I mildly understand the comfort that is home. What I mean by that is, I've never quite pinpointed where that coveted location stands for me. A little town in Florida comes closest to the word's dictionary definition. There, the Traveler's Palms are an exuberant green, and every other thing that touches the ground is sunshine. I like to soak my feet in that big tub of Atlantic water, let the breeze weave its oceanic magic into my hair, and relieve the symptoms of a sometimes suffocating city life.

It's what I leave with each time that feels the most like home: the smell of a sunset I can't find anywhere else in the world, that gentle feeling in my palm, like a friend just squeezed my hand.

It is my most familiar feeling: as I drive off, or fly away, I am certain that I will return.



key west: host to my most favorite ghost

In Key West, the sun is a blaze of fire burning coal into the teeth of the locals, and flames into the hearts of the sailors. Beautiful fairy-like boys ride around taxi-like bicycles, wanting to tote around lobster-like faces of people from lands where the sun is not a blaze of fire, but a puddle of melted ice.

Their fluttering eyes linger on me like the soft wings of butterflies, as I walk faster and faster to the heart of Duval. In the streets, there are signs for ice cream made by tired, burning hands and cigars are hanging off tattered lips, as they puff the smoke of this forgotten tropical paradise into faltering pink skies.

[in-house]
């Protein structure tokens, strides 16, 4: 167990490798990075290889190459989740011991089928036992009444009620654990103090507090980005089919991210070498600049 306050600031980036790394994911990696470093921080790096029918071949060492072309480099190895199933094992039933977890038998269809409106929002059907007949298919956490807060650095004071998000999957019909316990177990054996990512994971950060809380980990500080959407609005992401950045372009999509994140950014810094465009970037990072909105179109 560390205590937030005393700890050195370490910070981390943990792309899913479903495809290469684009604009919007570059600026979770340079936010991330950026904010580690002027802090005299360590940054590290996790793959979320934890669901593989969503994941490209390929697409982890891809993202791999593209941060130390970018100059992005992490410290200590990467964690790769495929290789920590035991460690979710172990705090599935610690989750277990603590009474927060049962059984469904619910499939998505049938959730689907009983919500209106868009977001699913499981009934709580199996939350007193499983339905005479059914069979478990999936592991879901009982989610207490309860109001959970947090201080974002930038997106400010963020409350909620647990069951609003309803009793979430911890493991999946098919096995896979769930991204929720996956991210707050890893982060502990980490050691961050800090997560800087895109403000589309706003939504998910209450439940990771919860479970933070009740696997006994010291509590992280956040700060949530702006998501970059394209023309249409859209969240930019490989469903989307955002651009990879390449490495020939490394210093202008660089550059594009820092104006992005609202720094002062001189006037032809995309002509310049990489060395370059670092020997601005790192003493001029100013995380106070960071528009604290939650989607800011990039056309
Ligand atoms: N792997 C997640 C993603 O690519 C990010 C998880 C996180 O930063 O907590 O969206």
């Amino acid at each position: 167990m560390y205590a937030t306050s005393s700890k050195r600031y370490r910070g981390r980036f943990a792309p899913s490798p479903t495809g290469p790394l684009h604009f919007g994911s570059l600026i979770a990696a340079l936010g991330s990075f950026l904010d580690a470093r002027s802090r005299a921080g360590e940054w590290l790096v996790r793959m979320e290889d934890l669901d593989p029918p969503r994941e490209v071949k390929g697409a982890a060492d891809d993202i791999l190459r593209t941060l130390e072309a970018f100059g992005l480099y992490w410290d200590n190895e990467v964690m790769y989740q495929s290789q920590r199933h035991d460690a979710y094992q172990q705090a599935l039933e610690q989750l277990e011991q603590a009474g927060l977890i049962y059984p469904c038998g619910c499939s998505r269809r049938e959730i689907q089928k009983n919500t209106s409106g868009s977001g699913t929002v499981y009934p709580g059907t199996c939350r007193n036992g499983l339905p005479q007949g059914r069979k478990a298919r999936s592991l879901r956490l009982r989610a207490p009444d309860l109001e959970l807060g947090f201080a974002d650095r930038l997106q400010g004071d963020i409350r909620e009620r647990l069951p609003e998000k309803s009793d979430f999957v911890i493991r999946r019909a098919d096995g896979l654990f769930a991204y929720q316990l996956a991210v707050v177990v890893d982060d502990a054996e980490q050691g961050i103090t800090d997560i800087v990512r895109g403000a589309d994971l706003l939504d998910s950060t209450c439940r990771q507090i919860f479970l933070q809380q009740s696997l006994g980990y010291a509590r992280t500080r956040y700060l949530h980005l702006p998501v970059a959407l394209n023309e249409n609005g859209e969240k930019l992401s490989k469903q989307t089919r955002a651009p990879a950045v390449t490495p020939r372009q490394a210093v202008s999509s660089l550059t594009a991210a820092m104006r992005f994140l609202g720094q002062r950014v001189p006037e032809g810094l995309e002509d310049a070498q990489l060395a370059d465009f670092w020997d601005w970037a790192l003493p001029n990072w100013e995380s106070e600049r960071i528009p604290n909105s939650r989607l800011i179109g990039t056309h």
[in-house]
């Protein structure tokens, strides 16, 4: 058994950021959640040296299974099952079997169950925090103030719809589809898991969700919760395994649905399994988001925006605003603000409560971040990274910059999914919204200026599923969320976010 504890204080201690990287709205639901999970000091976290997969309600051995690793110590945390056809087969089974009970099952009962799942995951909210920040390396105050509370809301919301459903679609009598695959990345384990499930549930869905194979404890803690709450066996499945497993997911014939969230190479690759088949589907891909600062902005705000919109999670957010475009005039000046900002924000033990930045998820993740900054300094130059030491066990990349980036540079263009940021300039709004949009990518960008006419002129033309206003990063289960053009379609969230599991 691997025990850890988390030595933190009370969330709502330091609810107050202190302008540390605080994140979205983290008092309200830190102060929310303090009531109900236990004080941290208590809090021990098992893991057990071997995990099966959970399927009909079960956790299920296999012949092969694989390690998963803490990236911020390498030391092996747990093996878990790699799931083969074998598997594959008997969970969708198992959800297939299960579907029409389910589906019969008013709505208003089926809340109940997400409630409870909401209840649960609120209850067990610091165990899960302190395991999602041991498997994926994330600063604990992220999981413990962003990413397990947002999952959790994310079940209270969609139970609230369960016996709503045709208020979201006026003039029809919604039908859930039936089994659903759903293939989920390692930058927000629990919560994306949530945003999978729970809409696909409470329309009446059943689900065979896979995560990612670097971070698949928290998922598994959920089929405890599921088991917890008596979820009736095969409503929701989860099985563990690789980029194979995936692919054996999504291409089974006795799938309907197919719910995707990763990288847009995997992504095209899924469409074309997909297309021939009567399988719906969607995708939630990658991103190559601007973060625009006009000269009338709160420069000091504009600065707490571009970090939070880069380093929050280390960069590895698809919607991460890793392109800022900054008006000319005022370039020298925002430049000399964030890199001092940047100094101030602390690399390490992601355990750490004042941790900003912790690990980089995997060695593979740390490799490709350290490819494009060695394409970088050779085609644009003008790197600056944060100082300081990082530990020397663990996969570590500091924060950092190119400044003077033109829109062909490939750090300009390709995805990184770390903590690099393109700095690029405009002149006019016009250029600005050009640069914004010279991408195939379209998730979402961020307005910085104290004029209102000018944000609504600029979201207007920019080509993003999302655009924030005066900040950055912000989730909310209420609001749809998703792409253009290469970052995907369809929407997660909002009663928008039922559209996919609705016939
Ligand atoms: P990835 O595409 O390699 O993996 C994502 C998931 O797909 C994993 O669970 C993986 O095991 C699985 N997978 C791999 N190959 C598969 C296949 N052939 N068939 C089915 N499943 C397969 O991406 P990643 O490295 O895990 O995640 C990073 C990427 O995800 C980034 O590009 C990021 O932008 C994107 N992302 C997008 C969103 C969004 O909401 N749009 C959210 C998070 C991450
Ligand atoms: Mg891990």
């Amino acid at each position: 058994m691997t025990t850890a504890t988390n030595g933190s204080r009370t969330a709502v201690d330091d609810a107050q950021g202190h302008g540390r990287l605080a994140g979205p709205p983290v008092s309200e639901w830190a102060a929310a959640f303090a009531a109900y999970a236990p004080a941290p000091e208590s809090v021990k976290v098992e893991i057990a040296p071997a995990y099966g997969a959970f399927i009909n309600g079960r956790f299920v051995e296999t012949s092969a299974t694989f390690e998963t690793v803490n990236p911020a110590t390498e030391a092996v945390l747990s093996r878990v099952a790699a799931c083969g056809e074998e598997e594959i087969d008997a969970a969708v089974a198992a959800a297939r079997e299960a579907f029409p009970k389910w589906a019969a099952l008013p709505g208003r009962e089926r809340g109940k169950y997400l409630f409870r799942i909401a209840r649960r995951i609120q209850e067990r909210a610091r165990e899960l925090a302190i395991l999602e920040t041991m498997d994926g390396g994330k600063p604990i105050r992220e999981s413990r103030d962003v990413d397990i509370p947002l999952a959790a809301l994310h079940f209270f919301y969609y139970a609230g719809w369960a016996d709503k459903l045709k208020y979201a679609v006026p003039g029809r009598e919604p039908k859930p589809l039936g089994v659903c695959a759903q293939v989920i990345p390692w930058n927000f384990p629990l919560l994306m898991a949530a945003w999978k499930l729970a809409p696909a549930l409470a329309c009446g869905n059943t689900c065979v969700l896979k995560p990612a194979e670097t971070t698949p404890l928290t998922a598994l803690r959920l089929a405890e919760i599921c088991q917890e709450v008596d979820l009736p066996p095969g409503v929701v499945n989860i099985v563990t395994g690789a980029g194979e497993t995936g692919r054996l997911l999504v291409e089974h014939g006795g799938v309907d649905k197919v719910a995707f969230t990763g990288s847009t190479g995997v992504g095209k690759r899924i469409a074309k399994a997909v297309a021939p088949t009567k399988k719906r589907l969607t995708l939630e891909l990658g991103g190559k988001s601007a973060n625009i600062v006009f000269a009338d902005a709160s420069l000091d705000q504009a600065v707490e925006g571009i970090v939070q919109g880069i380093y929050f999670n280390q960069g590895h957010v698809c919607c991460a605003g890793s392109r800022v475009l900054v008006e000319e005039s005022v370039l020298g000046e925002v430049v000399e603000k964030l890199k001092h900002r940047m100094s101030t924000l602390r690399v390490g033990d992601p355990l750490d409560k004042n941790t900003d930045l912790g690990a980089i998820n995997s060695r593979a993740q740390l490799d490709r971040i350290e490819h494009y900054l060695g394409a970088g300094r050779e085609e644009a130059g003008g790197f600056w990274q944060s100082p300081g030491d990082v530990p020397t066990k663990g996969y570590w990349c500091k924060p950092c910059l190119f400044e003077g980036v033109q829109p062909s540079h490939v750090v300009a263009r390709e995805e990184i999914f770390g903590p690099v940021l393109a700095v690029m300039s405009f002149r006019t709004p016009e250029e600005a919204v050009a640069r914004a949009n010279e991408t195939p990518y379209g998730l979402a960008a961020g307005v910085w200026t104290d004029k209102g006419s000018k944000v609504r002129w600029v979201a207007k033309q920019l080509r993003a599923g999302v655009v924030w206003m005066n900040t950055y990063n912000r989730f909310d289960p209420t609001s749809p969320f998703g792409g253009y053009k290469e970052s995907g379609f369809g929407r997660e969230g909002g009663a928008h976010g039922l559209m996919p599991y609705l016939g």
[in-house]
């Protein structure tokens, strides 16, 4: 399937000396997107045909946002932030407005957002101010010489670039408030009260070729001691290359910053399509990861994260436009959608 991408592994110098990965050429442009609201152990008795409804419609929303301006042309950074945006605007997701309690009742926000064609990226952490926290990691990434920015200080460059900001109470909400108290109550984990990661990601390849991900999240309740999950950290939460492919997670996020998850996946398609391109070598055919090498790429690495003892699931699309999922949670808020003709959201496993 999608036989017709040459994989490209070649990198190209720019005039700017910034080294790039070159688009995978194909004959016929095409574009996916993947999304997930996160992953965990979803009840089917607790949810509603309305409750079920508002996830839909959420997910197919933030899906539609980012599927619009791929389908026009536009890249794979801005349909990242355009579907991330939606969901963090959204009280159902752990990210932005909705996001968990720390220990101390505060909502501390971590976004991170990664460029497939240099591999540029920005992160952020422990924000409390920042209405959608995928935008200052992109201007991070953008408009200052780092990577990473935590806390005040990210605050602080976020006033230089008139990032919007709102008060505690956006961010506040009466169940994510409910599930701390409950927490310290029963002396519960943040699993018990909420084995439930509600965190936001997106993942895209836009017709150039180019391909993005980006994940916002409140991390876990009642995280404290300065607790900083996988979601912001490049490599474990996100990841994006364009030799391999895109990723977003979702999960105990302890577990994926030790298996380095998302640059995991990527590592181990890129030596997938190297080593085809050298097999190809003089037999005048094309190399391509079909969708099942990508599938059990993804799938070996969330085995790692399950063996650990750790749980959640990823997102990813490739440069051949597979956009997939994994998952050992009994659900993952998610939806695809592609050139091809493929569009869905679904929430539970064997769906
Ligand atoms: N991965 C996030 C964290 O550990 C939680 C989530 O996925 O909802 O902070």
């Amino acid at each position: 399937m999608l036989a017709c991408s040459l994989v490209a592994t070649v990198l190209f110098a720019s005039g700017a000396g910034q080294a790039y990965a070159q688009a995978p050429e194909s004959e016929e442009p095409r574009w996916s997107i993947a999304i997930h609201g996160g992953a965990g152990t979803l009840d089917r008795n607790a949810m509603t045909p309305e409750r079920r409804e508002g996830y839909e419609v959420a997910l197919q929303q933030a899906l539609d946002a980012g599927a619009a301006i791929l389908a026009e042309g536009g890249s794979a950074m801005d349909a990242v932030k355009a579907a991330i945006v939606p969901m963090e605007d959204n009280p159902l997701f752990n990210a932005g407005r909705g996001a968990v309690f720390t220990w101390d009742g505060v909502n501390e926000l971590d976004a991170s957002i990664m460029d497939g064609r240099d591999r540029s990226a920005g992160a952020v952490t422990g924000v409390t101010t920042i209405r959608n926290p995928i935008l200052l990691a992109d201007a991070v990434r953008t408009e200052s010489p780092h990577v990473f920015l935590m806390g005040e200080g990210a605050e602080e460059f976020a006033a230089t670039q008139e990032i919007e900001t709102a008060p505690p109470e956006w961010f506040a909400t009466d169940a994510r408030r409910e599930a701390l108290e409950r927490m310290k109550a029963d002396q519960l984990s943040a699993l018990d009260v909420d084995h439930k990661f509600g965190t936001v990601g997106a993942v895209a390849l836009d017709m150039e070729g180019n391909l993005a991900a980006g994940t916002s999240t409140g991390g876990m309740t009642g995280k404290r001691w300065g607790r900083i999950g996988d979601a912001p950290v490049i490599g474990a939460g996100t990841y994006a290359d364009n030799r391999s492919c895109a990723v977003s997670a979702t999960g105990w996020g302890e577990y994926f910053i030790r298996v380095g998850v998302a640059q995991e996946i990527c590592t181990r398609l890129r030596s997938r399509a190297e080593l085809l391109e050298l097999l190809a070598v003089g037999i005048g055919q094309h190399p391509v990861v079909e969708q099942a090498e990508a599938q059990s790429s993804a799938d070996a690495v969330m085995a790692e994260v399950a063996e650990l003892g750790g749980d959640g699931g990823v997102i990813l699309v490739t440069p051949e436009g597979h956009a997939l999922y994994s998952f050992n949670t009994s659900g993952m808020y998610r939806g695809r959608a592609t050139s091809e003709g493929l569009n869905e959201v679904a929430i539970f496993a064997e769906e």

The old men all look like Hemingway- but that is probably because they hear his ghost sometimes, creaking through their kitchens as they snack at a voracious pace on key-lime pie (for fear that he will ask for a slice.) If I had a lock of sorts, hanging on the door to my regrets, Ernest knows, I too would choose this Key to click it open.

Down at Mile Zero, the whole US of Fucking A breathes down my young and fragile neck. The sun is a blaze of fire again, but somewhere far away from here- we feel the last ray of life before all turns black and full of ghastly possibilities.

Jack and his four seagulls take a nap, their back turned to the spectacle
- the blaze of fire having burnt out all remnants of their Key West illusions long ago.
But not I.

I stand there for a while perplexed, with what some would call a half-crescent rising to my lips; wondering: Why couldn't I write things in a more simple form?
Perhaps like Hemingway when he described a fish or bull.
The sun drowns somewhere below our feet and I leave this non-existing mile, this door, this Key to nowhere- I cannot escape the fact that I am more complex than it will ever be.